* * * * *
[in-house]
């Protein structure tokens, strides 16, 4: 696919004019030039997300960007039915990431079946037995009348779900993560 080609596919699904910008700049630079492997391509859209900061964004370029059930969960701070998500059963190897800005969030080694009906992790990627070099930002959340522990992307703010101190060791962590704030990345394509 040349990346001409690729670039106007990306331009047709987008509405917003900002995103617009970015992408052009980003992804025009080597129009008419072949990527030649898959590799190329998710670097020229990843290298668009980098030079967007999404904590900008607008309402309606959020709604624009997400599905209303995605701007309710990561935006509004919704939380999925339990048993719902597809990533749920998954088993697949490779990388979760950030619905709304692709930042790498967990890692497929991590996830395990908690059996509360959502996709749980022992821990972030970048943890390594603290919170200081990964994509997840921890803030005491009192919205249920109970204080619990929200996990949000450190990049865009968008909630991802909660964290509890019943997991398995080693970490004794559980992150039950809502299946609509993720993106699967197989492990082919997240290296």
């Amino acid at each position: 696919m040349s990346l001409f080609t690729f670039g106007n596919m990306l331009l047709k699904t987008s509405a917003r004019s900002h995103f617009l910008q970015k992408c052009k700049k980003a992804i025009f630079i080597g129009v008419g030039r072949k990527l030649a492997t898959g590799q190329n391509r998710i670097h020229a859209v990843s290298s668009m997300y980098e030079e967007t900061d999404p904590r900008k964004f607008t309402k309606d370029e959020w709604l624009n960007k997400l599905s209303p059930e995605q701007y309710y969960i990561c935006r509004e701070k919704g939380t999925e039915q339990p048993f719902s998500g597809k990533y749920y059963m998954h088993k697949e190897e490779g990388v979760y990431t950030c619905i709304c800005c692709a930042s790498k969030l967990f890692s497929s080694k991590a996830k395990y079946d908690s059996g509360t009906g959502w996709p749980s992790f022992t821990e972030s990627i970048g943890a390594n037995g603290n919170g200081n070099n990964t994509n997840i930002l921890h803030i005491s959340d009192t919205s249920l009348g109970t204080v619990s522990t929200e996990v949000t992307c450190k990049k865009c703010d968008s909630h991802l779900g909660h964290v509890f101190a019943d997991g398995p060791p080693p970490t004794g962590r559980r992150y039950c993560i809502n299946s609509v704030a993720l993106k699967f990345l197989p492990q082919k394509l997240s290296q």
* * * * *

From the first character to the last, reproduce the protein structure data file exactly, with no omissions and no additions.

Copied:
[in-house]
């Protein structure tokens, strides 16, 4: 696919004019030039997300960007039915990431079946037995009348779900993560 080609596919699904910008700049630079492997391509859209900061964004370029059930969960701070998500059963190897800005969030080694009906992790990627070099930002959340522990992307703010101190060791962590704030990345394509 040349990346001409690729670039106007990306331009047709987008509405917003900002995103617009970015992408052009980003992804025009080597129009008419072949990527030649898959590799190329998710670097020229990843290298668009980098030079967007999404904590900008607008309402309606959020709604624009997400599905209303995605701007309710990561935006509004919704939380999925339990048993719902597809990533749920998954088993697949490779990388979760950030619905709304692709930042790498967990890692497929991590996830395990908690059996509360959502996709749980022992821990972030970048943890390594603290919170200081990964994509997840921890803030005491009192919205249920109970204080619990929200996990949000450190990049865009968008909630991802909660964290509890019943997991398995080693970490004794559980992150039950809502299946609509993720993106699967197989492990082919997240290296």
């Amino acid at each position: 696919m040349s990346l001409f080609t690729f670039g106007n596919m990306l331009l047709k699904t987008s509405a917003r004019s900002h995103f617009l910008q970015k992408c052009k700049k980003a992804i025009f630079i080597g129009v008419g030039r072949k990527l030649a492997t898959g590799q190329n391509r998710i670097h020229a859209v990843s290298s668009m997300y980098e030079e967007t900061d999404p904590r900008k964004f607008t309402k309606d370029e959020w709604l624009n960007k997400l599905s209303p059930e995605q701007y309710y969960i990561c935006r509004e701070k919704g939380t999925e039915q339990p048993f719902s998500g597809k990533y749920y059963m998954h088993k697949e190897e490779g990388v979760y990431t950030c619905i709304c800005c692709a930042s790498k969030l967990f890692s497929s080694k991590a996830k395990y079946d908690s059996g509360t009906g959502w996709p749980s992790f022992t821990e972030s990627i970048g943890a390594n037995g603290n919170g200081n070099n990964t994509n997840i930002l921890h803030i005491s959340d009192t919205s249920l009348g109970t204080v619990s522990t929200e996990v949000t992307c450190k990049k865009c703010d968008s909630h991802l779900g909660h964290v509890f101190a019943d997991g398995p060791p080693p970490t004794g962590r559980r992150y039950c993560i809502n299946s609509v704030a993720l993106k699967f990345l197989p492990q082919k394509l997240s290296q």